BvoFRak EN 0.3

`|*#=()\+-/**[]
#xlhvj@"gpq!<>
#srntc,eaio.*N
*Lwfmdzu'byk*R
##*S#
*L
#######456789
######$&GPQ?{}
######;EAIO:
######U_BYK
#
*R
~^%0123
#XLHVJ
#SRNTC
#WFMDZ
#

N.K.L.P 31

`1234567890-=
#blmpvjuocq[]\
#nsthd.iera/*N
*Lwxgfk;y,z'*R
##*S#
*L
#######&**()_+
######JUOCQ{}|
######>IERA?
######:Y<Z"
#
*R
~!@*#$%^
#BLMPV
#NSTHD
#WXGFK
#

N.K.L.P Full

=1234567890qz
#ypou-vdlcwx/j
#inea,mhtsr"*N
*L();._kfgb'*R
##*S#
*L
#######&**{}QZ
######VDLCWX`J
######MHTSR\
######KFGB|
#
*R
~!@*#$%^
#YPOU+
#INEA?
#[]:<>
#

Carpalx Full

`1234567890-=
#qgmlwbyuv;[]\
#dstnriaeoh'*N
*Lzxcfjkp,./*R
##*S#
*L
#######&**()_+
######BYUV:{}|
######IAEOH"
######KP<>?
#
*R
~!@*#$%^
#QGMLW
#DSTNR
#ZXCFJ
#

Carpalx ZXCV

`1234567890-=
#gylmwpfub;[]\
#rsntdhaeoi'*N
*Lzxcvqjk,./*R
##*S#
*L
#######&**()_+
######PFUB:{}|
######HAEOI"
######JK<>?
#
*R
~!@*#$%^
#GYLMW
#RSNTD
#ZXCVQ
#

Note: BvoFRak and NKLP Full cheat somewhat, as they mess with shift layers and punctuation. This reduces keystrokes and the derived effort score, but should leave most of the other metrics intact.

Also, just from a quick glance, I can't say I like that ' " position on Dvomak. Coming from qwerty, which has heavier L.Shift use, and a ANSI board, where the L.Shift is half an inch closer to the home position than R.Shift, I learned to be a left shifter. Testing out the motion, it doesn't seem too bad, but I am still wary.


Edit: You do realize that in that first layout you posted, you put the R on the left pinkie, right? And that the FR, DR, WR and HR are merely mirrored from the Dvorak R/S switch I mentioned. And the V*R and CR have gone from Middle to Pinkie row changes to Ring to Pinkie row changes? The only ones that you mentioned where I see noticeable improvement against those outward rolls are the TR and GR, which are now on different hands. To match with your earlier comments that left home position should be SRNH, not RSNH.

Last edited by cevgar (08-Dec-2011 15:34:18)
Offline
  • 0
  • Reputation: 0
  • Registered: 14-Jan-2011
  • Posts: 163
cevgar said:

Thanks for the info! This should keep me occupied for a bit, so while I'm considering what you've posted, I'll give you something to play with as well.


Edit: You do realize that in that first layout you posted, you put the R on the left pinkie, right? And that the FR, DR, WR and HR are merely mirrored from the Dvorak R/S switch I mentioned. And the V*R and CR have gone from Middle to Pinkie row changes to Ring to Pinkie row changes? The only ones that you mentioned where I see noticeable improvement against those outward rolls are the TR and GR, which are now on different hands. To match with your earlier comments that left home position should be SRNH, not RSNH.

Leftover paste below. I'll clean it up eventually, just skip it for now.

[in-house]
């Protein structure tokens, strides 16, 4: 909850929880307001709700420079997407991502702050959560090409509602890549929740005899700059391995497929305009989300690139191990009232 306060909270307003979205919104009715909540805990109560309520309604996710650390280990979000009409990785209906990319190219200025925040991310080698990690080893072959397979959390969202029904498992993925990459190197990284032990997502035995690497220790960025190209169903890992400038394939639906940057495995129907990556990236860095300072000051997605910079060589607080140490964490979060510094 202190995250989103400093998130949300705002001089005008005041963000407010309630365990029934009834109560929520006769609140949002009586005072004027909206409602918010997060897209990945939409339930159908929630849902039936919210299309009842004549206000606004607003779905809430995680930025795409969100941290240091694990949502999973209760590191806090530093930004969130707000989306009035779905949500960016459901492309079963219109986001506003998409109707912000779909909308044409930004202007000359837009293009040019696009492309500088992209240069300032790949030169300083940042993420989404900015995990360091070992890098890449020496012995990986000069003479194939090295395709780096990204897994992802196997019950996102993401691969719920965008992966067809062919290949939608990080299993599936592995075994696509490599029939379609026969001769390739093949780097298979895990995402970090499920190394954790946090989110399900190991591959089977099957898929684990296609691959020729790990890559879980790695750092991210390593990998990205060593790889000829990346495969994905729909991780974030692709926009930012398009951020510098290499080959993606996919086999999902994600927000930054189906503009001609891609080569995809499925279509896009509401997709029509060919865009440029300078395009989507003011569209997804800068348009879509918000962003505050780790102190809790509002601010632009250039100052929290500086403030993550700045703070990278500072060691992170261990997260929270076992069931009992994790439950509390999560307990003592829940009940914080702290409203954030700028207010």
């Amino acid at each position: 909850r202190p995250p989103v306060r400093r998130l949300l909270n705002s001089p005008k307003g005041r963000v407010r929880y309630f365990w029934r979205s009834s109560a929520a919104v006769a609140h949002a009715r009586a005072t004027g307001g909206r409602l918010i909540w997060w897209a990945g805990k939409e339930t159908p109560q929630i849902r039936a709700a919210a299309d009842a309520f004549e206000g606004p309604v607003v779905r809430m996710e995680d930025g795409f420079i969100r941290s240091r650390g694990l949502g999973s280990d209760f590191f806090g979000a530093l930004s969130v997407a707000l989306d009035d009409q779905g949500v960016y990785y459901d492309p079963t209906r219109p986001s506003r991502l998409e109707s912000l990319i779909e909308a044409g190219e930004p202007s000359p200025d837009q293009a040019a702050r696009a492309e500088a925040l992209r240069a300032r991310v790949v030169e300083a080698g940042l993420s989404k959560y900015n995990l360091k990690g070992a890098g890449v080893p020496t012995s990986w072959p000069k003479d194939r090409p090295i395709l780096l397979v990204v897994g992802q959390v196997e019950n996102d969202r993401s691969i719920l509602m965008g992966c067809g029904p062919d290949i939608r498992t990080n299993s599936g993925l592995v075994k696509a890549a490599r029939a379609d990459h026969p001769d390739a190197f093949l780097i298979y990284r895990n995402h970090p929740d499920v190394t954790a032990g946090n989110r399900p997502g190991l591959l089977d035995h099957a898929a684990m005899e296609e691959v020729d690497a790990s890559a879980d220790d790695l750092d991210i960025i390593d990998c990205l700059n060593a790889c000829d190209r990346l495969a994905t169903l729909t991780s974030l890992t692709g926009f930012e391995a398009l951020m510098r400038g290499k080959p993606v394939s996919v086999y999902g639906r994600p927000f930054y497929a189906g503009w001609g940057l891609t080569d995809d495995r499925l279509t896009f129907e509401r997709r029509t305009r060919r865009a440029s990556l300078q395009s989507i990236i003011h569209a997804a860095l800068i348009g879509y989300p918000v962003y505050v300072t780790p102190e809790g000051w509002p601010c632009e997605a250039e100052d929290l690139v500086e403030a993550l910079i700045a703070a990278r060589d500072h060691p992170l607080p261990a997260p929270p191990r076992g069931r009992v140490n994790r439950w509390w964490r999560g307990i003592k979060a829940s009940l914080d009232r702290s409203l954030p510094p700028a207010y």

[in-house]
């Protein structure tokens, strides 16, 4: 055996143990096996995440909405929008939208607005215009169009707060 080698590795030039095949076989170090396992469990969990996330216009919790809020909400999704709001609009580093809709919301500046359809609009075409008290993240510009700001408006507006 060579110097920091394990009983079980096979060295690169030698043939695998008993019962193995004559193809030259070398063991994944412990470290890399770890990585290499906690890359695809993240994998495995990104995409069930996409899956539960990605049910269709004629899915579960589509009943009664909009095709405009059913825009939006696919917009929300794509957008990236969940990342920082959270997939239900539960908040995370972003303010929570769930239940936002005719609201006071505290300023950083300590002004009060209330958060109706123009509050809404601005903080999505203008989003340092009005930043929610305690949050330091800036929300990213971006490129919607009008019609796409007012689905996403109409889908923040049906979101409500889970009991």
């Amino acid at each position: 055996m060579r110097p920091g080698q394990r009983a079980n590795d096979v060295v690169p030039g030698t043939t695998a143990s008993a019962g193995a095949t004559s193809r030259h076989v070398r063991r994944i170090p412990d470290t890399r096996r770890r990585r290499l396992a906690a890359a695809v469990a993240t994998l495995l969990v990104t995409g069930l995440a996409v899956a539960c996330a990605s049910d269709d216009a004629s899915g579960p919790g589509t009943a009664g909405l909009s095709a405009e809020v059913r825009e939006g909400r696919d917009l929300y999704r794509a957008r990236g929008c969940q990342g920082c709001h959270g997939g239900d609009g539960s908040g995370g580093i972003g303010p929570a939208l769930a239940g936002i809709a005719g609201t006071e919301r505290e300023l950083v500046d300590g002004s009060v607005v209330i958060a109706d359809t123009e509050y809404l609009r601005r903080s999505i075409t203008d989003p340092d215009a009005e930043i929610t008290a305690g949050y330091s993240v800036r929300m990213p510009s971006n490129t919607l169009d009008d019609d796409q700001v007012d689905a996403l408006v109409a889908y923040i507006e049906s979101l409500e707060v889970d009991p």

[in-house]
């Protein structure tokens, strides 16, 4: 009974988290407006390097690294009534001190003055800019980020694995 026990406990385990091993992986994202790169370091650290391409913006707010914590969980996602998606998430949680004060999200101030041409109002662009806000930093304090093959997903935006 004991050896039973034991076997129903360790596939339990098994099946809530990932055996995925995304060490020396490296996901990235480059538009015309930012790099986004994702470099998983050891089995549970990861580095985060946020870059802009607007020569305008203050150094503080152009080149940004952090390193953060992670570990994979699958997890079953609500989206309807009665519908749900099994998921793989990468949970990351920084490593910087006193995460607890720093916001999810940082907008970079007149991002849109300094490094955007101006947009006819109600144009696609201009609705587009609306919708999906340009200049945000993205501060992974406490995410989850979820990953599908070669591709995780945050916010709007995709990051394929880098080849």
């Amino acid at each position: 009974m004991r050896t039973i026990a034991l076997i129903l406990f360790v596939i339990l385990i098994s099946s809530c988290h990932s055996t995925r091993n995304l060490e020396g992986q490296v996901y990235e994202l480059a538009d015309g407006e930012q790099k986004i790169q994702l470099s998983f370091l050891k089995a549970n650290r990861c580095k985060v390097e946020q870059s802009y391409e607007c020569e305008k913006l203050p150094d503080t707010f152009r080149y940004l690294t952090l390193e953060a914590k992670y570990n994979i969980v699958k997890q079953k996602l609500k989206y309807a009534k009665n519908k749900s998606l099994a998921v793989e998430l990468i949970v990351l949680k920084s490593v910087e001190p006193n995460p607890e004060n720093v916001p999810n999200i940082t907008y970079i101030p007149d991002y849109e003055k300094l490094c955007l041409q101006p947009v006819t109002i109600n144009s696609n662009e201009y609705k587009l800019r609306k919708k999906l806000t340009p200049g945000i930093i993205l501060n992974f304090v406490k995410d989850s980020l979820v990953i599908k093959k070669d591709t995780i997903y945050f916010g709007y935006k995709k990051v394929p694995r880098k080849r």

Oh sorry, I gave you the wrong version of that Layout, as I have different layouts. That was the start layout but there was an unatural pattern in it which is the nd. It was not fast ( you can see what I mean by hitting dg, sd, ng on QWERTY) and you will appreciate what I say when your speed increase and you start to feel the shaking effect it leaves on the hand especially if you do not float your hands while typing. There was not actually trouble with r, because remember that I told the pinky on the hand that doesn't hit the space bar(my left) takes much more outward roll than the other pinky because the hand has more freedom to move and thats why some the people that hit the spacebar find no problem with the right hand while it might and would cause a problem for other people especially the ones that do not raise their hands while typing on Colemak. Several times I designed a good layout and I tried to mirror it but it doesn't work because mainly of the staggered nature of the keyboard and  because the hand that hits the space bar is more confined and raised up. I was frustrated too many times because of this that I decided to completely replace the space bar by something else, even if it did not appeal to others because at the end of the day I am designing it to preserve my wrists and shoulders, hopefully.

the layout matured to

vldfw    jpuoy
nrhsc    gteai'
zxmbq   k,.;/